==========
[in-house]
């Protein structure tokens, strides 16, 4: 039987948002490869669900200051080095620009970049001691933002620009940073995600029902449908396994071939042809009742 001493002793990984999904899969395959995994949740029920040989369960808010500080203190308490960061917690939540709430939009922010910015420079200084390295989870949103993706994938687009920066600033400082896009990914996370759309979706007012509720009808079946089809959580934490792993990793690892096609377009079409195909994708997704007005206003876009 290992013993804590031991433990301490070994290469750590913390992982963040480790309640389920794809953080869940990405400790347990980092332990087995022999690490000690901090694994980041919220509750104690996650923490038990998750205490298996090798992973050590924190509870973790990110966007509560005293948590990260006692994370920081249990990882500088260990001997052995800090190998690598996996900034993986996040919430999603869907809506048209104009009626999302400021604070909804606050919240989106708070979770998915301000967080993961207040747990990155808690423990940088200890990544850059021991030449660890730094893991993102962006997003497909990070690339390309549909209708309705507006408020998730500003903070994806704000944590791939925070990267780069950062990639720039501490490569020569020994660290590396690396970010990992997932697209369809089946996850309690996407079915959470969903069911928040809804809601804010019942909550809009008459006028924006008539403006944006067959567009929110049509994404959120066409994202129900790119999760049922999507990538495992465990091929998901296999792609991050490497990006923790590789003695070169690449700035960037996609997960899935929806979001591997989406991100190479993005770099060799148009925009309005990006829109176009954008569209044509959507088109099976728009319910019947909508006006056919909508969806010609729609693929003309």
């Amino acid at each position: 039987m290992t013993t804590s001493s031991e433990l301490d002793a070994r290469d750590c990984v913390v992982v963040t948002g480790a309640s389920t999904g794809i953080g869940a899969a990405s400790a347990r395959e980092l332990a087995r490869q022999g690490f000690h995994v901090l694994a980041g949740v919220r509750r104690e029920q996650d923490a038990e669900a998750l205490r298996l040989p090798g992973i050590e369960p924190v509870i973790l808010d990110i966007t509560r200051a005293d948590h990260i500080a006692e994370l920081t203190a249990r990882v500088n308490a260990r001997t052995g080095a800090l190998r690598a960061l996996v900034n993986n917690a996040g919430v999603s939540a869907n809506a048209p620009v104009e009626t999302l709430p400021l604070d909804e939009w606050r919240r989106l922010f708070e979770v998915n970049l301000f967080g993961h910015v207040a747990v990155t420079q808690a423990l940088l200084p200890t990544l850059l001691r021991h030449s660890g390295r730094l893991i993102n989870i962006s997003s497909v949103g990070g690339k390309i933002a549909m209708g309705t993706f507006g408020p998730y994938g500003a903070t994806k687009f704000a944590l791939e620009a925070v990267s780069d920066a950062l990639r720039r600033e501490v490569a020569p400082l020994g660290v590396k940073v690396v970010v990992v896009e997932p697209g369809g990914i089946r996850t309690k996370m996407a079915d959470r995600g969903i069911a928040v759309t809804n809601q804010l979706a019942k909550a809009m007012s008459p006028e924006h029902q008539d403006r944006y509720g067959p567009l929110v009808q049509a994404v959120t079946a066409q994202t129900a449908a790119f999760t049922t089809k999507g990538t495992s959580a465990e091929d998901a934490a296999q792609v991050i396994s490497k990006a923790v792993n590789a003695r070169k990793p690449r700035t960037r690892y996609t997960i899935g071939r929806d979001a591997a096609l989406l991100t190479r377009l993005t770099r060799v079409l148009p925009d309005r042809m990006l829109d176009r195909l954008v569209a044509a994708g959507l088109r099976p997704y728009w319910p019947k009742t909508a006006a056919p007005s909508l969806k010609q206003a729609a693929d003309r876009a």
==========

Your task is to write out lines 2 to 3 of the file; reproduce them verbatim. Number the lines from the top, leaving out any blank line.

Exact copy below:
């Protein structure tokens, strides 16, 4: 039987948002490869669900200051080095620009970049001691933002620009940073995600029902449908396994071939042809009742 001493002793990984999904899969395959995994949740029920040989369960808010500080203190308490960061917690939540709430939009922010910015420079200084390295989870949103993706994938687009920066600033400082896009990914996370759309979706007012509720009808079946089809959580934490792993990793690892096609377009079409195909994708997704007005206003876009 290992013993804590031991433990301490070994290469750590913390992982963040480790309640389920794809953080869940990405400790347990980092332990087995022999690490000690901090694994980041919220509750104690996650923490038990998750205490298996090798992973050590924190509870973790990110966007509560005293948590990260006692994370920081249990990882500088260990001997052995800090190998690598996996900034993986996040919430999603869907809506048209104009009626999302400021604070909804606050919240989106708070979770998915301000967080993961207040747990990155808690423990940088200890990544850059021991030449660890730094893991993102962006997003497909990070690339390309549909209708309705507006408020998730500003903070994806704000944590791939925070990267780069950062990639720039501490490569020569020994660290590396690396970010990992997932697209369809089946996850309690996407079915959470969903069911928040809804809601804010019942909550809009008459006028924006008539403006944006067959567009929110049509994404959120066409994202129900790119999760049922999507990538495992465990091929998901296999792609991050490497990006923790590789003695070169690449700035960037996609997960899935929806979001591997989406991100190479993005770099060799148009925009309005990006829109176009954008569209044509959507088109099976728009319910019947909508006006056919909508969806010609729609693929003309």
């Amino acid at each position: 039987m290992t013993t804590s001493s031991e433990l301490d002793a070994r290469d750590c990984v913390v992982v963040t948002g480790a309640s389920t999904g794809i953080g869940a899969a990405s400790a347990r395959e980092l332990a087995r490869q022999g690490f000690h995994v901090l694994a980041g949740v919220r509750r104690e029920q996650d923490a038990e669900a998750l205490r298996l040989p090798g992973i050590e369960p924190v509870i973790l808010d990110i966007t509560r200051a005293d948590h990260i500080a006692e994370l920081t203190a249990r990882v500088n308490a260990r001997t052995g080095a800090l190998r690598a960061l996996v900034n993986n917690a996040g919430v999603s939540a869907n809506a048209p620009v104009e009626t999302l709430p400021l604070d909804e939009w606050r919240r989106l922010f708070e979770v998915n970049l301000f967080g993961h910015v207040a747990v990155t420079q808690a423990l940088l200084p200890t990544l850059l001691r021991h030449s660890g390295r730094l893991i993102n989870i962006s997003s497909v949103g990070g690339k390309i933002a549909m209708g309705t993706f507006g408020p998730y994938g500003a903070t994806k687009f704000a944590l791939e620009a925070v990267s780069d920066a950062l990639r720039r600033e501490v490569a020569p400082l020994g660290v590396k940073v690396v970010v990992v896009e997932p697209g369809g990914i089946r996850t309690k996370m996407a079915d959470r995600g969903i069911a928040v759309t809804n809601q804010l979706a019942k909550a809009m007012s008459p006028e924006h029902q008539d403006r944006y509720g067959p567009l929110v009808q049509a994404v959120t079946a066409q994202t129900a449908a790119f999760t049922t089809k999507g990538t495992s959580a465990e091929d998901a934490a296999q792609v991050i396994s490497k990006a923790v792993n590789a003695r070169k990793p690449r700035t960037r690892y996609t997960i899935g071939r929806d979001a591997a096609l989406l991100t190479r377009l993005t770099r060799v079409l148009p925009d309005r042809m990006l829109d176009r195909l954008v569209a044509a994708g959507l088109r099976p997704y728009w319910p019947k009742t909508a006006a056919p007005s909508l969806k010609q206003a729609a693929d003309r876009a």